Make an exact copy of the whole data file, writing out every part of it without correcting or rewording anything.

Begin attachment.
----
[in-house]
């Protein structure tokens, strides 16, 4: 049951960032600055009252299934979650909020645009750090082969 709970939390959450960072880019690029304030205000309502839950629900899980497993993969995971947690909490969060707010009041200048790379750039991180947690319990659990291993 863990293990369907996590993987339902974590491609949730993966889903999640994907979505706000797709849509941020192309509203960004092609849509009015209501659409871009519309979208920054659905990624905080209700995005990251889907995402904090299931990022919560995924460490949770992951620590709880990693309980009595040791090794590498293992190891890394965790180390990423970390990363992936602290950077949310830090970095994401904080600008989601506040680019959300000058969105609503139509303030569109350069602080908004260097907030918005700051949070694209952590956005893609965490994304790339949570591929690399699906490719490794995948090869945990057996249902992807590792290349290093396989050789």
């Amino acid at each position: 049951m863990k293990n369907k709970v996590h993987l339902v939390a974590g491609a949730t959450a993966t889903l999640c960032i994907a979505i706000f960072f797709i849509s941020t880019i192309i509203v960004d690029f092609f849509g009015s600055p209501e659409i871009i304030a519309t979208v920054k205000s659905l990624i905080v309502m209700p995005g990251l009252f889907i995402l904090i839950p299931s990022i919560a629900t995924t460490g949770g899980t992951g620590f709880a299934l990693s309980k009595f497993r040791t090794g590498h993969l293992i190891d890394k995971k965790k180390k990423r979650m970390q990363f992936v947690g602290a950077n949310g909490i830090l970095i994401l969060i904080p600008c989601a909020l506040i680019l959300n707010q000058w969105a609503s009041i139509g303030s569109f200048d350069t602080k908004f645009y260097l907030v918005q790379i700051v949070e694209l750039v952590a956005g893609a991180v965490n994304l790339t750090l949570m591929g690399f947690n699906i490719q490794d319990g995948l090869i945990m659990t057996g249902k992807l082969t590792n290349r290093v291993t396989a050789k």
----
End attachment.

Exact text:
[in-house]
């Protein structure tokens, strides 16, 4: 049951960032600055009252299934979650909020645009750090082969 709970939390959450960072880019690029304030205000309502839950629900899980497993993969995971947690909490969060707010009041200048790379750039991180947690319990659990291993 863990293990369907996590993987339902974590491609949730993966889903999640994907979505706000797709849509941020192309509203960004092609849509009015209501659409871009519309979208920054659905990624905080209700995005990251889907995402904090299931990022919560995924460490949770992951620590709880990693309980009595040791090794590498293992190891890394965790180390990423970390990363992936602290950077949310830090970095994401904080600008989601506040680019959300000058969105609503139509303030569109350069602080908004260097907030918005700051949070694209952590956005893609965490994304790339949570591929690399699906490719490794995948090869945990057996249902992807590792290349290093396989050789």
């Amino acid at each position: 049951m863990k293990n369907k709970v996590h993987l339902v939390a974590g491609a949730t959450a993966t889903l999640c960032i994907a979505i706000f960072f797709i849509s941020t880019i192309i509203v960004d690029f092609f849509g009015s600055p209501e659409i871009i304030a519309t979208v920054k205000s659905l990624i905080v309502m209700p995005g990251l009252f889907i995402l904090i839950p299931s990022i919560a629900t995924t460490g949770g899980t992951g620590f709880a299934l990693s309980k009595f497993r040791t090794g590498h993969l293992i190891d890394k995971k965790k180390k990423r979650m970390q990363f992936v947690g602290a950077n949310g909490i830090l970095i994401l969060i904080p600008c989601a909020l506040i680019l959300n707010q000058w969105a609503s009041i139509g303030s569109f200048d350069t602080k908004f645009y260097l907030v918005q790379i700051v949070e694209l750039v952590a956005g893609a991180v965490n994304l790339t750090l949570m591929g690399f947690n699906i490719q490794d319990g995948l090869i945990m659990t057996g249902k992807l082969t590792n290349r290093v291993t396989a050789k």